The topics presented progress in difficulty as each additional language is introduced. For example, the Perl chapter is more advanced than the Python chapter, and the Ruby chapter is subsequently more advanced the Perl chapter. This progression also loosely mirrors an actual penetration test and transitions through stages of information gathering, scanning, exploitation, and post-exploitation.
This book succeeds at packing a great deal of information into a limited space by keeping the amount of repetition to a minimum. After constructs such as loops and conditional statements are initially introduced, they are usually only mentioned again to make note of any interesting or unique characteristics of a given language. Additionally, the concepts learned in later chapters can often easily be applied to a language covered in an earlier chapter. For example, classes aren’t introduced until the Ruby chapter, but the general concept could easily be translated to Python with a minimal amount of research and effort. The fact that such similar languages were presented so uniquely, without space wasted on repetition, is truly a testament to the authors’ and editor’s foresight.
The chapter on exploit development walks the reader through creating a standard proof-of-concept exploit in Python and then porting it over to Ruby for use in Metasploit. Readers unfamiliar with exploit development and/or the Metasploit Framework will have some difficulty fully understanding what’s going on behind-the-scenes. However, these demonstrations successfully provide a general overview of the exploitation process and may pique readers’ interest in further studies in exploit development. This chapter also contains a variety of web-based exploitation techniques that readers may find more accessible.
The concluding chapter picks up where exploitation left off and focuses on post-exploitation techniques that demonstrate the importance of continuing a penetration test once shell or root access is obtained. Post-exploitation automation is demonstrated with OS and Meterpreter scripting, and some Microsoft SQL Server manipulation is demonstrated as well.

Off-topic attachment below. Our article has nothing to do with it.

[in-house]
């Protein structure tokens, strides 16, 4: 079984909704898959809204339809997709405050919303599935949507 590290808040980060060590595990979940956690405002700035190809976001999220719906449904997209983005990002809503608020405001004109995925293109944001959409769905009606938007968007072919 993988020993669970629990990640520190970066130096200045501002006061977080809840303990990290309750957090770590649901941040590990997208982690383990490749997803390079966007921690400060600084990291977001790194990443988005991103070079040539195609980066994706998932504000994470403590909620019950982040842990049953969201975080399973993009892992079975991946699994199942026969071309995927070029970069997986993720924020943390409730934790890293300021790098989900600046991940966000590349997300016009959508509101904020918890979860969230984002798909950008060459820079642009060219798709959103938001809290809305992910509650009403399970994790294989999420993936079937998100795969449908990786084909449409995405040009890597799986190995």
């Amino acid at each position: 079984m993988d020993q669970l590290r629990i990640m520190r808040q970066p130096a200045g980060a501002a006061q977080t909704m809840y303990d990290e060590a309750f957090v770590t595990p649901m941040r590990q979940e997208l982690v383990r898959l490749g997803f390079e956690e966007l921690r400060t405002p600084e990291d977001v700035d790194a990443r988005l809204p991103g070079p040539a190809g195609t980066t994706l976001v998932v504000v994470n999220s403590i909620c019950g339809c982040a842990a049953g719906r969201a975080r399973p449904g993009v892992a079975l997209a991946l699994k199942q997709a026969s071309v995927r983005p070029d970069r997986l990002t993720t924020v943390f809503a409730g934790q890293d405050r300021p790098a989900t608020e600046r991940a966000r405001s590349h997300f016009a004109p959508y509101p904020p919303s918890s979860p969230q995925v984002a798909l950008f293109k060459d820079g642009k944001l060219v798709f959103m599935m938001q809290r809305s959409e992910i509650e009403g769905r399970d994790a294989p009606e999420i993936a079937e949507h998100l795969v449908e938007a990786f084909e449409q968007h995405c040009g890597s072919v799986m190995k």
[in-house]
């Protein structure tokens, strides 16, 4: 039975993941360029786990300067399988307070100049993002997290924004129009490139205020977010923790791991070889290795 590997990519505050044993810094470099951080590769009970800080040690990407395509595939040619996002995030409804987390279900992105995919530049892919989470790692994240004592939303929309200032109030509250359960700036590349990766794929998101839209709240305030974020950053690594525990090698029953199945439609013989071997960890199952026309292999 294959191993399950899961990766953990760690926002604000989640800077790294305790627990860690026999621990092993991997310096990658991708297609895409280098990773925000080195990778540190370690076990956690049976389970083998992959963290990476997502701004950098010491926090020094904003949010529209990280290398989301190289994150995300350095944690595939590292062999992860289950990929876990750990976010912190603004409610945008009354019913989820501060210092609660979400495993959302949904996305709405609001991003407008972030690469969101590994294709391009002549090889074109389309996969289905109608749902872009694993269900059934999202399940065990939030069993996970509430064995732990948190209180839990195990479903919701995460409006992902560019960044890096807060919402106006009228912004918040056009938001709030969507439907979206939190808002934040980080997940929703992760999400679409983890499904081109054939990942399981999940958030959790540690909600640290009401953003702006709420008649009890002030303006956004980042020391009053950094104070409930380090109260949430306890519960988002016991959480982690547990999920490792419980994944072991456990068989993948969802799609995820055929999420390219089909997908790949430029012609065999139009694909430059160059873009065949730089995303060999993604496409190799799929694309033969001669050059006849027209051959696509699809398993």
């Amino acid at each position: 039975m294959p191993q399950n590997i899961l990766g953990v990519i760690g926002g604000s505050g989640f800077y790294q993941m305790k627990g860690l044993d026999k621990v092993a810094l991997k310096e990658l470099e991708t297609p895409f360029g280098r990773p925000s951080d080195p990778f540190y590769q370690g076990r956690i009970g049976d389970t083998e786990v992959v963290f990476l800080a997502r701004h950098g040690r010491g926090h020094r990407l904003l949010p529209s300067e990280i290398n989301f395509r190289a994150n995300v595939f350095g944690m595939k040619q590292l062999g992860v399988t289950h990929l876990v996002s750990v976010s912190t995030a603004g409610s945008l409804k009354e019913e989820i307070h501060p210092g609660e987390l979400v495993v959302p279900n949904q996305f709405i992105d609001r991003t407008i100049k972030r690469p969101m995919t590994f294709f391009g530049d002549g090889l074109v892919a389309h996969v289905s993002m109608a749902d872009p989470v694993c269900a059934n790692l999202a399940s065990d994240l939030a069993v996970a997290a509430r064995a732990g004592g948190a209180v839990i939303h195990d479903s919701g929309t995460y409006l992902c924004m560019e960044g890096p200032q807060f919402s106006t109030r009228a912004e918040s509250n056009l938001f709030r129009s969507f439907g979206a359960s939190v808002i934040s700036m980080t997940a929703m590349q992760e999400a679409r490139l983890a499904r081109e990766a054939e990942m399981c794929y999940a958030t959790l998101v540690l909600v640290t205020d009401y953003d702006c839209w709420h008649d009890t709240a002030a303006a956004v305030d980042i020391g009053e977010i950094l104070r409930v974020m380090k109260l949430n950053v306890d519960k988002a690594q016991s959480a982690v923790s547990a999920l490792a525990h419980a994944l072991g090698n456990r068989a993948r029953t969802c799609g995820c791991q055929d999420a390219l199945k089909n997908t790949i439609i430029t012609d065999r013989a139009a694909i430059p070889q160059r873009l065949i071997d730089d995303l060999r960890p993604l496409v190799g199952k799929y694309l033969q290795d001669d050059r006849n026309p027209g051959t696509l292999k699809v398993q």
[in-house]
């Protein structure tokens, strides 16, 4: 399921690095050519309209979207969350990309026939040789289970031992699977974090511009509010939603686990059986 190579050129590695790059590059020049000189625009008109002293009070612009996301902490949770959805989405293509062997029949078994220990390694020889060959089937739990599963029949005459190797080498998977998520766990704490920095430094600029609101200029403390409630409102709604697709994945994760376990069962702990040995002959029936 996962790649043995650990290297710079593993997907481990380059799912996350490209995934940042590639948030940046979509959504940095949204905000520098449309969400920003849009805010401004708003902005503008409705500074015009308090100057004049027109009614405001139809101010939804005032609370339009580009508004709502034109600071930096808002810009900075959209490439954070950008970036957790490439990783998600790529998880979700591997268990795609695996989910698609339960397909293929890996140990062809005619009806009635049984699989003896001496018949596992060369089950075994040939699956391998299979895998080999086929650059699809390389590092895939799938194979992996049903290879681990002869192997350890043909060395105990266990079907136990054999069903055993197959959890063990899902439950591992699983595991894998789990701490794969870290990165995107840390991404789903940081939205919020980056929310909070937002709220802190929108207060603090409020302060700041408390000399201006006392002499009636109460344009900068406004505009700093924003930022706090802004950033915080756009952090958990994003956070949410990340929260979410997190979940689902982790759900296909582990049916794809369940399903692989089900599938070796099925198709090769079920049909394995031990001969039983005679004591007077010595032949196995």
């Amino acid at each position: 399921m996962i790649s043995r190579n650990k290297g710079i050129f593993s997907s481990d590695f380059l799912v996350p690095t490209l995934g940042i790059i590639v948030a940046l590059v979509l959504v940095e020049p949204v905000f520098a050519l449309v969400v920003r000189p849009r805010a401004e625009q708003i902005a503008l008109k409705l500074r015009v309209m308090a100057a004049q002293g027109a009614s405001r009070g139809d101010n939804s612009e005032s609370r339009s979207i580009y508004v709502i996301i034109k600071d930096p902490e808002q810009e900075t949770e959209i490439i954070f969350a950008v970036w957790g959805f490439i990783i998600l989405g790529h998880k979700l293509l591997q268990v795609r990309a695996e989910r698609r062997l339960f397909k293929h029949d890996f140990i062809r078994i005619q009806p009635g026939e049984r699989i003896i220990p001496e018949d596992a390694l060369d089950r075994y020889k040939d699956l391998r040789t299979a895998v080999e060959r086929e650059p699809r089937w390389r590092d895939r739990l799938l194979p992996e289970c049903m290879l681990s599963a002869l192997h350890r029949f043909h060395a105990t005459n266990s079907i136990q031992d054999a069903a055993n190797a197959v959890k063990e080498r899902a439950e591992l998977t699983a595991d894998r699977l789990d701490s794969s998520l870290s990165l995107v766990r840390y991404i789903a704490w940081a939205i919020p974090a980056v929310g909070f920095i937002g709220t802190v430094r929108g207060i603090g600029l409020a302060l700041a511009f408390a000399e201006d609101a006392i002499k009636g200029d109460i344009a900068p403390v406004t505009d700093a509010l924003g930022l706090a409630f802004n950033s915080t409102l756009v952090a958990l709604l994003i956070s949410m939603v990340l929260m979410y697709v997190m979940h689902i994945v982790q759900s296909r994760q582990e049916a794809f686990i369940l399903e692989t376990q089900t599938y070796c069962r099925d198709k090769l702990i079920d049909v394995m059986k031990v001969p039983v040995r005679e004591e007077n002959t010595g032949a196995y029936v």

Most exercises in the book require nothing more than a text editor and a terminal. However, some effort must be put forth by the reader in order to fully follow along with every exercise. This effort is rather minimal for tasks like setting up a web server for the web application exercises. On the other hand, having an available Windows XP SP0 system for exploit development, or MS SQL Server for database attacks, may prove to be more challenging.
The writing is extremely polished, and it’s quite apparent that the authors and editor are masters of their craft. The few errors that were identified were obvious and trivial to correct, such as auto-capitalization changing the case of a variable after a newline. Even though errors rarely occur, it would be beneficial for the publisher to create an errata webpage that details these corrections. Downloadable code examples would be another worthwhile online addition.
In conclusion, Coding for Penetration Testers is a must-read for any novice or aspiring penetration tester. More experienced penetration testers who are familiar with tools and techniques, but have never done any significant amount of coding, will likely benefit greatly from this book as well.  This is the best single resource to begin a journey into the upper-echelons of penetration testing.

Andrew Johnson (CISSP, GWAPT, GPEN, GCIH, GSEC, eCPPT, OSWP, CWSP, CCNA:S, MCSE:S, et al) has over a decade of experience in information technology and security. He has provided information security services, including penetration testing, social engineering, and risk management, to over a hundred financial institutions, businesses, and other organizations across the country. He currently manages information security for the US operations of a financial services company. Andrew is a perpetual learner and enjoys sharing knowledge with others. He is a SANS Mentor, Advisory Board Member, and Exam Question Writer. His personal security blog is at, and he can be followed @infosiege.